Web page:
Wings Magazine

Union votes to approve Sikorsky contract offer, return to work Wednesday

Sikorsky expects to return to full production next Monday.

September 19, 2007  By Carey Fredericks

STRATFORD, Conn. (AP) _ Teamsters union members will begin returning to work Wednesday after voting Sunday to approve a new contract with helicopter-maker Sikorsky Aircraft that involves terms
similar to those they overwhelmingly rejected six weeks ago when they walked off the job.

Sikorsky expects to return to full production next Monday, said company spokesman Bud Grebey. "We're just very excited it's behind us,'' Grebey said. "We're looking forward now and we're focused on the future."

Workers voted 1,488 to 1,416 to accept the contract. The 3,500 union members met with union leadership in four shifts, during which union negotiators explained the deal.

Union leaders did not endorse the proposal.


"Neither side won. We fought to a bloody draw," said John Murphy, Teamsters vice president. He said the union would continue to fight Sikorsky's attempts to increase employees' share of health insurance costs.

Sikorsky president Jeff Pino said the company was pleased with the vote. Sikorsky had taken out full-page newspaper advertisements to directly appeal to union members to support the contract.

"Sikorsky now enters an exciting new era with tremendous opportunities for all of our employees, and the communities where we live and work," Pino said in a statement. "We remained focused on the future and are steadfast in our commitment to providing our customers with the world's best vertical flight solutions."

Grebey said the offer approved by the union includes a bigger ratification bonus and the option for workers to select retroactive health care coverage and reimbursement for payments they may have
made for temporary insurance while on strike.

The contract includes 3.5 per cent pay raises in each year, pension improvements and a ratification bonus of $3,000.

The strike, which started Feb. 20, was the first at the helicopter-maker since 1960.

Shares of Sikorsky's parent company, United Technologies Corp., rose 51 cents to $58.48 Monday morning on the New York Stock Exchange.

The narrow margin of Sunday's vote troubled some union members, although they were happy that they soon will start receiving paycheques again.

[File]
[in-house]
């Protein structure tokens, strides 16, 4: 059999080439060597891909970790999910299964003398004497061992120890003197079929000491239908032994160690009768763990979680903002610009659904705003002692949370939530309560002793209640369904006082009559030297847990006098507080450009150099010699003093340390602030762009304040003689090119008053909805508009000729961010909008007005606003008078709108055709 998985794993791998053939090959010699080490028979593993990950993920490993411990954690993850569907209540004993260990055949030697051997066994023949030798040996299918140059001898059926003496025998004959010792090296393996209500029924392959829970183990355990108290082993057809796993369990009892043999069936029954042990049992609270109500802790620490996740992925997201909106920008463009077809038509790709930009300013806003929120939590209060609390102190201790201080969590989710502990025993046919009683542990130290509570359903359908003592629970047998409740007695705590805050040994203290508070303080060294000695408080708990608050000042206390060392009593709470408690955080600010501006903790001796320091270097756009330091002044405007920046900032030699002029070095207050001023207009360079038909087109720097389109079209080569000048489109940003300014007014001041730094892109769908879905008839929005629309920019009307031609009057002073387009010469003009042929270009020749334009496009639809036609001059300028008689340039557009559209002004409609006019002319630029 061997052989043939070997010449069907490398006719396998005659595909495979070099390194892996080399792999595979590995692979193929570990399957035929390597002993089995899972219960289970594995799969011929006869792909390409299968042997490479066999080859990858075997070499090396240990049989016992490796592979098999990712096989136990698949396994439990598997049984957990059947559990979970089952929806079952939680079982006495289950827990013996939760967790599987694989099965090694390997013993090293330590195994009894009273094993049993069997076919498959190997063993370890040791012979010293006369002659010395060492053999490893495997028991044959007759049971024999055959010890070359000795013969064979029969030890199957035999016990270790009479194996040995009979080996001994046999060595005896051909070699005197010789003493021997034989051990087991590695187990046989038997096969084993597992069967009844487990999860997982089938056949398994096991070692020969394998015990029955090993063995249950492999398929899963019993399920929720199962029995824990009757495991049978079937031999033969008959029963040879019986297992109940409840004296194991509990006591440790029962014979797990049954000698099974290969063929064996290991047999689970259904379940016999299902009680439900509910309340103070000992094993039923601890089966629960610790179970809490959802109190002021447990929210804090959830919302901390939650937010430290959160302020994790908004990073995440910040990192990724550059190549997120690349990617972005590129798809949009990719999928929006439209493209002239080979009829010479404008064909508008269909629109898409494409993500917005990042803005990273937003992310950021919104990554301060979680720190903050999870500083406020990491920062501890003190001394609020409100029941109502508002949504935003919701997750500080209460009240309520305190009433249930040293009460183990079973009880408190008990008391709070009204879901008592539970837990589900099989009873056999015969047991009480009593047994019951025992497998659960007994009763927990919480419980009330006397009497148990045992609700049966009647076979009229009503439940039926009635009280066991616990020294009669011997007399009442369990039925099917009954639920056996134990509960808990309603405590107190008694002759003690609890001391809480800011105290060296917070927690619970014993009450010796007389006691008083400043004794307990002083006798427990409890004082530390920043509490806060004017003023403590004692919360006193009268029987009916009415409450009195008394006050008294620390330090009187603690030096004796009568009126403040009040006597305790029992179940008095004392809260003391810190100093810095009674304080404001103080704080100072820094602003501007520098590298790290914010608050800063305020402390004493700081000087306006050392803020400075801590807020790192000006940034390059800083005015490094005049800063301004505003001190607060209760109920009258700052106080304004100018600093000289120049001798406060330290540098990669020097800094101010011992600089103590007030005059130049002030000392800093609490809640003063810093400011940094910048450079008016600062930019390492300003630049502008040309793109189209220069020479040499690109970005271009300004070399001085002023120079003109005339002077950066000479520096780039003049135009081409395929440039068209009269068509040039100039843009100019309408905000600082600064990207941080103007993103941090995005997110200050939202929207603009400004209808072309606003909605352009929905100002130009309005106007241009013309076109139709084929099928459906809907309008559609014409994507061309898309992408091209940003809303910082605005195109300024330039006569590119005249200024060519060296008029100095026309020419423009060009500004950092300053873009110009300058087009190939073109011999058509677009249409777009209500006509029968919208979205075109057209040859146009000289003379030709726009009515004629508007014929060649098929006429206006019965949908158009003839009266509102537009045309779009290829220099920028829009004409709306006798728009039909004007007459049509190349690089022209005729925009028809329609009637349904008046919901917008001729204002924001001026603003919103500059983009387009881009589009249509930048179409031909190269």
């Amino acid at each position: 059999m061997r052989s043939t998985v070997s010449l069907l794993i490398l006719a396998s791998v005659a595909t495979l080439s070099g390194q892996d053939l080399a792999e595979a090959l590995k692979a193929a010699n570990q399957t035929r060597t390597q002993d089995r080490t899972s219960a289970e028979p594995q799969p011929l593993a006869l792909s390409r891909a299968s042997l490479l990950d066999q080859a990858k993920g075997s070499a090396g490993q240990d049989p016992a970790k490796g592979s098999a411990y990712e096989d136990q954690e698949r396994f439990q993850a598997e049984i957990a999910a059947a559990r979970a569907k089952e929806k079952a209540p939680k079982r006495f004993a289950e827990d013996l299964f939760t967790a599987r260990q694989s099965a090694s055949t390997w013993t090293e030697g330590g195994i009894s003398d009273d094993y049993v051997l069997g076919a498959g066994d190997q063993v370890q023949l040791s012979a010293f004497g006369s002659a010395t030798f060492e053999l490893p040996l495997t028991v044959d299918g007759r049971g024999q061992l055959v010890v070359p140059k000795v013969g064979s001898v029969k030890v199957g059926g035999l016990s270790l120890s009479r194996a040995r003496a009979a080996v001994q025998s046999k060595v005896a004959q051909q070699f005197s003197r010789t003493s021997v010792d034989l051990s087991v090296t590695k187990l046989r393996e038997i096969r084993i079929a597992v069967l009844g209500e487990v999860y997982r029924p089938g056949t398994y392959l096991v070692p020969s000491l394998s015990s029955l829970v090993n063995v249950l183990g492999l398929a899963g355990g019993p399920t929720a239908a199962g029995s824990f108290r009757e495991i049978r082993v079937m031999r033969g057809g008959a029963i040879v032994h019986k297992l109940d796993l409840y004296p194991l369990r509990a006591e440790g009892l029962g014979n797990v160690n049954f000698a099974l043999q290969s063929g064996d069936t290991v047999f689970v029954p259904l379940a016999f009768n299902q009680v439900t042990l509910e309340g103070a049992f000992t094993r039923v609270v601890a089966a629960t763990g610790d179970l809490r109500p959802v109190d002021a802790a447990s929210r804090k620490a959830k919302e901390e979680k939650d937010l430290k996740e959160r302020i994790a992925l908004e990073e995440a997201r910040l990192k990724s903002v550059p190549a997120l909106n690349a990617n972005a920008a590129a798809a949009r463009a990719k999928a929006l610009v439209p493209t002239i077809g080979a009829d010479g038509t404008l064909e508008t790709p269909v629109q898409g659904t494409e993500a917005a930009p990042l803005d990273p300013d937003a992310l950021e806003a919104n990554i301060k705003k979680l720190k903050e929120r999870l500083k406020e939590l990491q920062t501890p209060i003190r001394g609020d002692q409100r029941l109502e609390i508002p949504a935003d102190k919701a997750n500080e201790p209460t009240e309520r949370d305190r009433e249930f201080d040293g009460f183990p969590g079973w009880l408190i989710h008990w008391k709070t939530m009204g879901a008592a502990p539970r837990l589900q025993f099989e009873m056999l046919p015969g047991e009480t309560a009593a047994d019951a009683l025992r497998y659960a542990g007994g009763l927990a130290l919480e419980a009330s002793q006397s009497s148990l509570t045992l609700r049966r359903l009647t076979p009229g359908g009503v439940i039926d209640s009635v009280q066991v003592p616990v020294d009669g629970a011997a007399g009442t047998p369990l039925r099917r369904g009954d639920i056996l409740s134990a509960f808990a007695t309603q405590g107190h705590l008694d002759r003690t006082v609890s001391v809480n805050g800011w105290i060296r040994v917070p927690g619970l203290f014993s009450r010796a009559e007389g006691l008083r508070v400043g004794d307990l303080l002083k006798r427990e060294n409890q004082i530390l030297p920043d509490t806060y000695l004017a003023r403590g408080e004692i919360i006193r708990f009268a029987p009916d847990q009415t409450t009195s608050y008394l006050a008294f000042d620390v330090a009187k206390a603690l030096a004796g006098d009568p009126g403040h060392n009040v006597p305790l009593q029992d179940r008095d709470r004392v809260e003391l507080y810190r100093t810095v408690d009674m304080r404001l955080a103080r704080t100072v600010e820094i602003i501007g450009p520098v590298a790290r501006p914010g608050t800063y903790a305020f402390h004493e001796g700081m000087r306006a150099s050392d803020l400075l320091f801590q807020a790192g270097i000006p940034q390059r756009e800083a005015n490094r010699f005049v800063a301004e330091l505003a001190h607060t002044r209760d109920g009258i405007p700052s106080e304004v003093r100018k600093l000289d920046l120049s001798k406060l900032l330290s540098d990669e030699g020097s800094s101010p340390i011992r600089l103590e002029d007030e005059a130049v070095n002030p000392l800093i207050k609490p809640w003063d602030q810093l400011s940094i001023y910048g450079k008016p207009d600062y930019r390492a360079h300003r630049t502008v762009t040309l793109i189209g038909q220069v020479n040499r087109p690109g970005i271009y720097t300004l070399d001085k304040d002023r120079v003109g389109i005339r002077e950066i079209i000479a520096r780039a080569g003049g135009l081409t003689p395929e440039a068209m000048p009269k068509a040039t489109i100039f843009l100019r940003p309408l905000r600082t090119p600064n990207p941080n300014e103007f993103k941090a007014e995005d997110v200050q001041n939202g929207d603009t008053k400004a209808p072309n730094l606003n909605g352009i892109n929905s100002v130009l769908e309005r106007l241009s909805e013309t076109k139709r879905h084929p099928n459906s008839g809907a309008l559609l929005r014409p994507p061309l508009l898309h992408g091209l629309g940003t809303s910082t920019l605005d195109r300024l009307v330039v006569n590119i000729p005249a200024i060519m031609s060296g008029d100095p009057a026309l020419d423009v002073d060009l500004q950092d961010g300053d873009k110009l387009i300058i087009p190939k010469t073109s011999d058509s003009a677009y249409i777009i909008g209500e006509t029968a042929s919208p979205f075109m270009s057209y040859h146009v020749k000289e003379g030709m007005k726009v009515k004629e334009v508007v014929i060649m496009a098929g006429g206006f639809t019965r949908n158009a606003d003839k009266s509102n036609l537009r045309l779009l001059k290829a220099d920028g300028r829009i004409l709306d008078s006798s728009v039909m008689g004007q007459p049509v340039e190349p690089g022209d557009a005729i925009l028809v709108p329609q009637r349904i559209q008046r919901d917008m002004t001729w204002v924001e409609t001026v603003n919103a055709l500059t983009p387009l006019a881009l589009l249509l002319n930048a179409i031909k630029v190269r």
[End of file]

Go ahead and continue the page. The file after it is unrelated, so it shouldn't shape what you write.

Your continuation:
Thomas Altieri of Seymour, who has worked for Sikorsky for almost 26 years, said he voted against the contract proposal because he believed the company would have soon made a better offer.

"We've been slapped in the face by people who told us we were like family," he said.

Gov. M. Jodi Rell said the agreement was good for the state and the country.

"I am relieved for the hard working families of Sikorsky," she said. "Getting these professionals back to work under a contract that will keep Sikorsky Aircraft strong for years to come is vital to our economy and jobs throughout the region. Sikorsky is part of the fabric of Connecticut."

Both sides have been under increased pressure as the strike continued. Union members, paid about $25 an hour when on the job, were receiving only $220 a week in union-paid strike benefits.

Sikorsky last week was moving to meet concerns by the U.S. navy after the navy said the strike was cutting into supplies of spare parts for its Seahawk helicopter, used in Iraq and around the world.

A key issue was health insurance. Union officials said the contract offer doubles workers' contributions to their health insurance in the first year of the three-year deal and increases them another 15 per cent over the next two years.

Under the expired contract, the workers paid about $26 per week for family coverage, both sides said.

David Cadden, a management professor at Quinnipiac University in Hamden, said the result of Sunday's union vote was a clear victory for Sikorsky's management.


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